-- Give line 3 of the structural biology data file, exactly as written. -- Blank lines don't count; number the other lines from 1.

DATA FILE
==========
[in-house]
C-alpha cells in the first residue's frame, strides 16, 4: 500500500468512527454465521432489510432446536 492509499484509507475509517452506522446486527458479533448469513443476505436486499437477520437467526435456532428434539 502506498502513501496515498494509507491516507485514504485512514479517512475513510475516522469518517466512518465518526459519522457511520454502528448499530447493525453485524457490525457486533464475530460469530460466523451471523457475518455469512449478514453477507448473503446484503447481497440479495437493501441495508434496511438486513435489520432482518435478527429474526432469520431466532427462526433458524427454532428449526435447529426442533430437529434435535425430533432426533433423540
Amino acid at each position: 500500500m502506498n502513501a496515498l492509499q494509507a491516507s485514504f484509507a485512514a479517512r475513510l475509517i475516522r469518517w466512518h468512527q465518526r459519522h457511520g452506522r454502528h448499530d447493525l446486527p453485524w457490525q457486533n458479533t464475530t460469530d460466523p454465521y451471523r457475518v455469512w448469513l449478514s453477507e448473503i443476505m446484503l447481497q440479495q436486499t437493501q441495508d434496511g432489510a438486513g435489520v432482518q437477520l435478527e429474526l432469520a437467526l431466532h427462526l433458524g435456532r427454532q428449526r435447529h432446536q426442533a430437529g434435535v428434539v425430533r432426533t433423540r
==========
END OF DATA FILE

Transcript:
Amino acid at each position: 500500500m502506498n502513501a496515498l492509499q494509507a491516507s485514504f484509507a485512514a479517512r475513510l475509517i475516522r469518517w466512518h468512527q465518526r459519522h457511520g452506522r454502528h448499530d447493525l446486527p453485524w457490525q457486533n458479533t464475530t460469530d460466523p454465521y451471523r457475518v455469512w448469513l449478514s453477507e448473503i443476505m446484503l447481497q440479495q436486499t437493501q441495508d434496511g432489510a438486513g435489520v432482518q437477520l435478527e429474526l432469520a437467526l431466532h427462526l433458524g435456532r427454532q428449526r435447529h432446536q426442533a430437529g434435535v428434539v425430533r432426533t433423540r